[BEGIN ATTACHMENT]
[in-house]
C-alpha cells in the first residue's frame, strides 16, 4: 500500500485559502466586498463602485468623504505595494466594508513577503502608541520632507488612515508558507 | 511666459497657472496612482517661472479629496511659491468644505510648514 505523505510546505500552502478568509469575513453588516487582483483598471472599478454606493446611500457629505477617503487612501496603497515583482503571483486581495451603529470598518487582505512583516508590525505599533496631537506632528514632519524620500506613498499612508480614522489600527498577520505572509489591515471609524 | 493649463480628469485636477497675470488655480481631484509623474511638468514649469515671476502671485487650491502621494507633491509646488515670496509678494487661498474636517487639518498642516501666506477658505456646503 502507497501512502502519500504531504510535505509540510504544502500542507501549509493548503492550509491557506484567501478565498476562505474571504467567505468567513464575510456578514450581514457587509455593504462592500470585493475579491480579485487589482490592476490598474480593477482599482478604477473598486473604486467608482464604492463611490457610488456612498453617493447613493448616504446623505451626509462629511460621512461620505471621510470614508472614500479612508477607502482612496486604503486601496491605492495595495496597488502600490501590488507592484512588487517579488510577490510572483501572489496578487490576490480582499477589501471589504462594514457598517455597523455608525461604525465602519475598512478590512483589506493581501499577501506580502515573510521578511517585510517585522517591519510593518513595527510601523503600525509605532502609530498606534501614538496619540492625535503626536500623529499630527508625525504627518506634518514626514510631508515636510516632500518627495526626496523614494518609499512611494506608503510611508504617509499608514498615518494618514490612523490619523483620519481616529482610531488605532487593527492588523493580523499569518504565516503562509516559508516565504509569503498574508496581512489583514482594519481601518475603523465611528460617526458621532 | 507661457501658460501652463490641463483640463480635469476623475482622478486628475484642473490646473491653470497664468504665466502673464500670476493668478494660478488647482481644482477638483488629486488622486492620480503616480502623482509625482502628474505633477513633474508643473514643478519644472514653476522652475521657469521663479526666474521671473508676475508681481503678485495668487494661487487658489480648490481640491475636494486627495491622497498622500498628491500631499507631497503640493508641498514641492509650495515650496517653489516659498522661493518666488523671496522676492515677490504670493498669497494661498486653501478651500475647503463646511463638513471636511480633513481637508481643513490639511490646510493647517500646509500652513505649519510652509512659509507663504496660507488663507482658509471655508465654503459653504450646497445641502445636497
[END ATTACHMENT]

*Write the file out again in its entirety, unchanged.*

[in-house]
C-alpha cells in the first residue's frame, strides 16, 4: 500500500485559502466586498463602485468623504505595494466594508513577503502608541520632507488612515508558507 | 511666459497657472496612482517661472479629496511659491468644505510648514 505523505510546505500552502478568509469575513453588516487582483483598471472599478454606493446611500457629505477617503487612501496603497515583482503571483486581495451603529470598518487582505512583516508590525505599533496631537506632528514632519524620500506613498499612508480614522489600527498577520505572509489591515471609524 | 493649463480628469485636477497675470488655480481631484509623474511638468514649469515671476502671485487650491502621494507633491509646488515670496509678494487661498474636517487639518498642516501666506477658505456646503 502507497501512502502519500504531504510535505509540510504544502500542507501549509493548503492550509491557506484567501478565498476562505474571504467567505468567513464575510456578514450581514457587509455593504462592500470585493475579491480579485487589482490592476490598474480593477482599482478604477473598486473604486467608482464604492463611490457610488456612498453617493447613493448616504446623505451626509462629511460621512461620505471621510470614508472614500479612508477607502482612496486604503486601496491605492495595495496597488502600490501590488507592484512588487517579488510577490510572483501572489496578487490576490480582499477589501471589504462594514457598517455597523455608525461604525465602519475598512478590512483589506493581501499577501506580502515573510521578511517585510517585522517591519510593518513595527510601523503600525509605532502609530498606534501614538496619540492625535503626536500623529499630527508625525504627518506634518514626514510631508515636510516632500518627495526626496523614494518609499512611494506608503510611508504617509499608514498615518494618514490612523490619523483620519481616529482610531488605532487593527492588523493580523499569518504565516503562509516559508516565504509569503498574508496581512489583514482594519481601518475603523465611528460617526458621532 | 507661457501658460501652463490641463483640463480635469476623475482622478486628475484642473490646473491653470497664468504665466502673464500670476493668478494660478488647482481644482477638483488629486488622486492620480503616480502623482509625482502628474505633477513633474508643473514643478519644472514653476522652475521657469521663479526666474521671473508676475508681481503678485495668487494661487487658489480648490481640491475636494486627495491622497498622500498628491500631499507631497503640493508641498514641492509650495515650496517653489516659498522661493518666488523671496522676492515677490504670493498669497494661498486653501478651500475647503463646511463638513471636511480633513481637508481643513490639511490646510493647517500646509500652513505649519510652509512659509507663504496660507488663507482658509471655508465654503459653504450646497445641502445636497